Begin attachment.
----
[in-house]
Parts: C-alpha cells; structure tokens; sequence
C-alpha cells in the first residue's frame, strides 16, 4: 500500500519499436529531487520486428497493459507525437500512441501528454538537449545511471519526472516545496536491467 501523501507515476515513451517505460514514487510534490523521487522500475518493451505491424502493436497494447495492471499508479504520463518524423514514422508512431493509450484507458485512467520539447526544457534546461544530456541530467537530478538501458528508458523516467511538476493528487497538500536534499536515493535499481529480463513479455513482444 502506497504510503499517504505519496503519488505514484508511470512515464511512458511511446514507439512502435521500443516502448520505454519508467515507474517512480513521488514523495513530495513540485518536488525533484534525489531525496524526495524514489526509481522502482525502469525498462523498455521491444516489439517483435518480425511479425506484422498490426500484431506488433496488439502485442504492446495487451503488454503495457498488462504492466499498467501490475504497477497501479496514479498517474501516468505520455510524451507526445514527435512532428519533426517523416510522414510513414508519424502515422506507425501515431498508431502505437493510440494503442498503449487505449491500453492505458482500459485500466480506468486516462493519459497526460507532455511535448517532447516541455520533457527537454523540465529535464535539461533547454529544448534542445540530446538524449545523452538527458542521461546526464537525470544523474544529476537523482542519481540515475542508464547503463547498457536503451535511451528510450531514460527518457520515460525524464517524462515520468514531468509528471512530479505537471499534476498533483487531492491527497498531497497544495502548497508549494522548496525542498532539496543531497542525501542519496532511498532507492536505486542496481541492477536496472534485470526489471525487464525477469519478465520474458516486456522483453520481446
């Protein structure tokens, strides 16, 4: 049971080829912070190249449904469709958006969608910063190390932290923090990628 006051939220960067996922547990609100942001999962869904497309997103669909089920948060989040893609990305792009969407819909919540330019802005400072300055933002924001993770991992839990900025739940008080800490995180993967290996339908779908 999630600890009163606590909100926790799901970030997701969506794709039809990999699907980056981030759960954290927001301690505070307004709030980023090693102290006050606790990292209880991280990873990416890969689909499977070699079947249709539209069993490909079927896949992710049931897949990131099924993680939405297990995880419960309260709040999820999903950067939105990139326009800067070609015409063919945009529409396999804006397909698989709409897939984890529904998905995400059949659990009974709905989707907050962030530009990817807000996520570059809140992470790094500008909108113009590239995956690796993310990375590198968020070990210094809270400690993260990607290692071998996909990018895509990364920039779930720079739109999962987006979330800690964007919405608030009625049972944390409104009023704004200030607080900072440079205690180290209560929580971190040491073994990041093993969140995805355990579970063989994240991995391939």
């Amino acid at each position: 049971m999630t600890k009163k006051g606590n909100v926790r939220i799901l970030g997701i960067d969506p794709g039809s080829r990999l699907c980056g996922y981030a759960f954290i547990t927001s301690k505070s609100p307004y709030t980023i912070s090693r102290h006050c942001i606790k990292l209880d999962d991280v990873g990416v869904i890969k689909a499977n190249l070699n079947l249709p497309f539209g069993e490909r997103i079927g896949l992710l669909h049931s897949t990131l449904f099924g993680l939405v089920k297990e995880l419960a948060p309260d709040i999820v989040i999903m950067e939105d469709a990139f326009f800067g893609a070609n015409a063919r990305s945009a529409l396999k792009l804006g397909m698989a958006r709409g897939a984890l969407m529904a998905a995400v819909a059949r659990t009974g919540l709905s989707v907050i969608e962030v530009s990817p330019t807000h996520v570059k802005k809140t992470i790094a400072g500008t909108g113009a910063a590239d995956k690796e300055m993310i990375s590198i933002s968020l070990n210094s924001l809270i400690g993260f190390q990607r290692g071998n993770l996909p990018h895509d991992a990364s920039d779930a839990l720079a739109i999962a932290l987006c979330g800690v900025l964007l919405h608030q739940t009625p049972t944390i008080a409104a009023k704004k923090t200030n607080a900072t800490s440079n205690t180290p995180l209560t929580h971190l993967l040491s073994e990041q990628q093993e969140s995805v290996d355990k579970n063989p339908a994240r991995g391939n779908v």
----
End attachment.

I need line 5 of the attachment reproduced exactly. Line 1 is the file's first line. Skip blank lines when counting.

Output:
């Amino acid at each position: 049971m999630t600890k009163k006051g606590n909100v926790r939220i799901l970030g997701i960067d969506p794709g039809s080829r990999l699907c980056g996922y981030a759960f954290i547990t927001s301690k505070s609100p307004y709030t980023i912070s090693r102290h006050c942001i606790k990292l209880d999962d991280v990873g990416v869904i890969k689909a499977n190249l070699n079947l249709p497309f539209g069993e490909r997103i079927g896949l992710l669909h049931s897949t990131l449904f099924g993680l939405v089920k297990e995880l419960a948060p309260d709040i999820v989040i999903m950067e939105d469709a990139f326009f800067g893609a070609n015409a063919r990305s945009a529409l396999k792009l804006g397909m698989a958006r709409g897939a984890l969407m529904a998905a995400v819909a059949r659990t009974g919540l709905s989707v907050i969608e962030v530009s990817p330019t807000h996520v570059k802005k809140t992470i790094a400072g500008t909108g113009a910063a590239d995956k690796e300055m993310i990375s590198i933002s968020l070990n210094s924001l809270i400690g993260f190390q990607r290692g071998n993770l996909p990018h895509d991992a990364s920039d779930a839990l720079a739109i999962a932290l987006c979330g800690v900025l964007l919405h608030q739940t009625p049972t944390i008080a409104a009023k704004k923090t200030n607080a900072t800490s440079n205690t180290p995180l209560t929580h971190l993967l040491s073994e990041q990628q093993e969140s995805v290996d355990k579970n063989p339908a994240r991995g391939n779908v």